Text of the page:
This is more lightly sketched than I’d like, but I’m limited in time for tonight – partly as this wants to be out before the SciChatNZ session tonight. My apologies for the limited discussion then.

1. I would like to have attended this, but unfortunately it’s now sold out. A PDF copy of the programme is available on-line. Attending from Dunedin for these things isn’t cheap, especially as items like this come out of my pocket. Currently return airfares start at ~$600.

2. Details are on the SciCommNZ website – basically follow tweets with the hashtag #SciCommNZ from 8:30pm on 8th April. Announcements will be presented by @scicommnz.

3. To keep this focused, I’ve put this aside but there is plenty of material on-line to get a feeling for stances and issues with the idea of a ‘code’ for science communication. Here are a few starter articles:

4. Unfortunately there appears to be no on-line copy of this article. He also writes at Energy Cultures.

5. Probably one of the better examples of this at the present time might be the self-titled ‘Food Babe’, Vani Hari. Fellow blogger Alison Campbell has written a little about some of her claims.

6. Andrew Wakefield suggesting a link between multivalent MMR vaccines and autism to journalists is probably the best known example, but there are other examples.

7. This is another large topic that I have hoped to write on for some time. Among other things, I’d like to see the embargo system change to improve science communication.

8. It’s worth noting that ‘expert opinion’ statements are often too limited, as it take times to read and digest a research paper, particular if the researcher isn’t working in the exact same line of research. (Most of these statements are from people working in the same broad area of science, but who have their own, different, research interests.)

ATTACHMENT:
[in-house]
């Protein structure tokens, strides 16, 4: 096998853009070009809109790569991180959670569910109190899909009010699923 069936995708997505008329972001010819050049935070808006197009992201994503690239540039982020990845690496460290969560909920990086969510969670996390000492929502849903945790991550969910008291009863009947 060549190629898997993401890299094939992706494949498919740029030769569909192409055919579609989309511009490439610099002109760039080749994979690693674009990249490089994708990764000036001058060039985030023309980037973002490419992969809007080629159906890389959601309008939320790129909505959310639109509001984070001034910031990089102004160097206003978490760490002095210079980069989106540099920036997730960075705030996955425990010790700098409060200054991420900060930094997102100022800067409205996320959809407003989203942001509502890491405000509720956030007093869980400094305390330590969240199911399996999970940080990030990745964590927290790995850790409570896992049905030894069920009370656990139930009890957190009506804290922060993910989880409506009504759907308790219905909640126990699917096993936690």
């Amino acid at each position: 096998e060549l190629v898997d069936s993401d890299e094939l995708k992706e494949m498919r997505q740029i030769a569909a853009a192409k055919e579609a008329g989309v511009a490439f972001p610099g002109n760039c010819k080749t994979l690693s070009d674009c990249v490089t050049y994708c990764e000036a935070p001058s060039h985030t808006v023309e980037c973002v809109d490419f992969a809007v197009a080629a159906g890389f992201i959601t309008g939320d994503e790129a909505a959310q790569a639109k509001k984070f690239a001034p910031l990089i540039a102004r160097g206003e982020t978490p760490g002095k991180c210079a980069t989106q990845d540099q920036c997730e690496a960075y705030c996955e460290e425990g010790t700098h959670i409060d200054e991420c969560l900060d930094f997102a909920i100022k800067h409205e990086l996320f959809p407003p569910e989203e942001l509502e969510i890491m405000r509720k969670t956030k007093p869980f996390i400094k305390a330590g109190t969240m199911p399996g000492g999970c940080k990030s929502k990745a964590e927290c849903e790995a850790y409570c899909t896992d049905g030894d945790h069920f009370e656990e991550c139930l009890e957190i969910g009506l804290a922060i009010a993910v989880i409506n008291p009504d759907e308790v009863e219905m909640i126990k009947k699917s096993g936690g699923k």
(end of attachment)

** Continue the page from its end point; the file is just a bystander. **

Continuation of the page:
9. Alison has a recent post on this, warmth, empathy – and science communication.

10. Aggressive tit-for-tat lacking context excepted, understandably. There can be a place for being quite firm about core figures who promote unsound views (e.g. ‘The Food Babe’, Andrew Wakefield, etc.), but I’m not of the opinion this helps for those that would be considered ‘followers’ or those simply are trying to figure out what the fuss is all about.

11. Or a space where they can ask questions without feeling ‘threatened’ by others reading them – something hard to do in most of the present social media contexts that wider communication occurs in.

Other articles on Code for life:

Media thought: Ask what is known, not the expert’s opinion

Media now only report on public ignorance

XMRV prompts media thought: ask for the ’state of play’

Hyperbole from university press offices

Science journalism–critical analysis, not debate

When the abstract or conclusions aren’t accurate or enough

Banished from science writing. Words, that is.

Media reporting of subsequent findings

0 Responses to “Communicating controversial science in context”

  • Quick a note for those wanting to join tonight’s SciCommNZ discussion on this topic on twitter, from their website:

    “questions will be posted to the #SciCommNZQ hashtag – make sure your answer includes the #SciCommNZ hashtag! If you’re unsure of how to participate, check out our handy guide, tweet us at @scicommnz”